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In addition to its function as the microtubule organizing center of the cell, the centrosome has functions in many other cellular processes including primary cilia formation, DNA damage checkpoints, and cell cycle progression. But the role of individual components of the centrosome in these processes remains unclear. Previous studies used siRNA (small interfering RNA) to "knock down" protein levels of the centrosome component centriolin, resulting in failed cytokinesis. Since this approach was transient, only targeting centriolin at the mRNA level, we sought to confirm these findings by permanently disrupting the gene encoding centriolin using the CRISPR/Cas9 system of genome editing. This study provides evidence that the CRISPR/Cas9 system is capable of effectively reducing centriolin protein levels in the cell. Furthermore, this disruption leads to a failure of cytokinesis that is reminiscent of the phenotype previously reported for the siRNA-mediated disruption of centriolin. Furthermore, no additional defects in cell division were observed, consistent with results seen with previous siRNA studies. We conclude that the CRISPR/Cas9 system is an effective means of permanently removing the cellular pools of centriolin and that the disruption of centriolin at both the mRNA level and genomic level lead to similar cell division defects. © 2021. The Author(s).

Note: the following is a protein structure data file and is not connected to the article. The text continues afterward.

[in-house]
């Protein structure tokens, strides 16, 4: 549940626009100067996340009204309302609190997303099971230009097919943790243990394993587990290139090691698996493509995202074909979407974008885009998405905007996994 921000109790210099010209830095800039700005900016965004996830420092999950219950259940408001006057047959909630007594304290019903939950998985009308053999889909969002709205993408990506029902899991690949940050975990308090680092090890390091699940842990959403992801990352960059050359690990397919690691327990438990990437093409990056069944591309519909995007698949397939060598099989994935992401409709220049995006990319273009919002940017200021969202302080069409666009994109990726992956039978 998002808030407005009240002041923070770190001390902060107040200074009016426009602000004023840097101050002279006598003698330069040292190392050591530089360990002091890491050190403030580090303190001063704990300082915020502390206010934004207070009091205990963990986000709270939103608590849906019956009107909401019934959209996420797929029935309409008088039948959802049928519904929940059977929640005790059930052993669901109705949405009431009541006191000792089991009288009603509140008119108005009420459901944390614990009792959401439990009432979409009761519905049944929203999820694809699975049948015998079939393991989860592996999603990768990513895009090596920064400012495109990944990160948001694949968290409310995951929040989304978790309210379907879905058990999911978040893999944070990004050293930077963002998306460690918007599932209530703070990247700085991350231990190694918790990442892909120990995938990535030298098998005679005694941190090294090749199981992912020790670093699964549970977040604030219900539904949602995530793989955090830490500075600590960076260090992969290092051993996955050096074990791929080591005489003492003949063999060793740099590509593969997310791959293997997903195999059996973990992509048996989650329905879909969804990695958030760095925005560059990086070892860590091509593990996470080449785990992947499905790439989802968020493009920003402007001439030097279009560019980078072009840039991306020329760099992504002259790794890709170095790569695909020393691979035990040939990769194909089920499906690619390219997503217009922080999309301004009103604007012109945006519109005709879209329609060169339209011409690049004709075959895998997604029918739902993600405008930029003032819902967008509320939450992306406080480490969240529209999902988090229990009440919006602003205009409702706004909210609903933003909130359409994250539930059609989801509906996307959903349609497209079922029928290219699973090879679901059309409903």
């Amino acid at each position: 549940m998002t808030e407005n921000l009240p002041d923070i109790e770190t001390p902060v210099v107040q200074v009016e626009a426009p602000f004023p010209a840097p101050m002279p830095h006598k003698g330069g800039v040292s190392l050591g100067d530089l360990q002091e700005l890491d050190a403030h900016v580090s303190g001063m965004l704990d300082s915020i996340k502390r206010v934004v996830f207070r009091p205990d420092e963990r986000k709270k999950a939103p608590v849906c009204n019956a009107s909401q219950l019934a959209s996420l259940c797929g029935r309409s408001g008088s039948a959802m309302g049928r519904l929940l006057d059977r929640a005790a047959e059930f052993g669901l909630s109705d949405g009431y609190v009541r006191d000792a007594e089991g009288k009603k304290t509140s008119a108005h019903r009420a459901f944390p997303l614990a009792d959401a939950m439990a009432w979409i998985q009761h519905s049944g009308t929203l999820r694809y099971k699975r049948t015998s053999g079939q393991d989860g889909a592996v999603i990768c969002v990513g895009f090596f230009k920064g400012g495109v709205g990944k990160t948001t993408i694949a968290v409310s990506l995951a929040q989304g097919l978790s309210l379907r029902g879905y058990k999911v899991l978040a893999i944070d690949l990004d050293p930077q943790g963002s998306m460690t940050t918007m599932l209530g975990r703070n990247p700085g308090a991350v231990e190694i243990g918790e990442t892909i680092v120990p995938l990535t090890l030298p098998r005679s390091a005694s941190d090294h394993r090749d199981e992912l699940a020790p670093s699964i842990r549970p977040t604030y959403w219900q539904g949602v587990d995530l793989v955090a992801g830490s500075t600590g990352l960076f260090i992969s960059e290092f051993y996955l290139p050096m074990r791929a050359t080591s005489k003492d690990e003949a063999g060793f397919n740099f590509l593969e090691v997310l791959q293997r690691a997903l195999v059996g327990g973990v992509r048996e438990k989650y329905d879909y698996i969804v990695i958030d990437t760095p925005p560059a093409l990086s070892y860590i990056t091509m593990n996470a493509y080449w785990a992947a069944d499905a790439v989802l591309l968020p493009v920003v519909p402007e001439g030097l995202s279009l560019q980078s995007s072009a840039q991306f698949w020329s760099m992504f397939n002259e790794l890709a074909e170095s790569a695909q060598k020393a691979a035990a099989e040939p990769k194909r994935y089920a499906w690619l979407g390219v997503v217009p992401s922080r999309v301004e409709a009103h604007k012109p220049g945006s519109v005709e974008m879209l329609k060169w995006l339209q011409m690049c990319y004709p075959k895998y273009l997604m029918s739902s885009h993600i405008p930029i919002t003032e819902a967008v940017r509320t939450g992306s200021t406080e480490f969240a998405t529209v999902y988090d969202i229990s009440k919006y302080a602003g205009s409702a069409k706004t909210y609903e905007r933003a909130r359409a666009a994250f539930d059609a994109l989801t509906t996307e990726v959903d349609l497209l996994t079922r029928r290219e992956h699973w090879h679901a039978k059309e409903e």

Eric Seronick, Jae Son, Cameron Michael, Hannah Fogg, Zeynep Gromley, Adam Gromley. CRISPR/Cas9 genome editing system confirms centriolin's role in cytokinesis. BMC research notes. 2022 Jan 10;15(1):8

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PMID: 35012607

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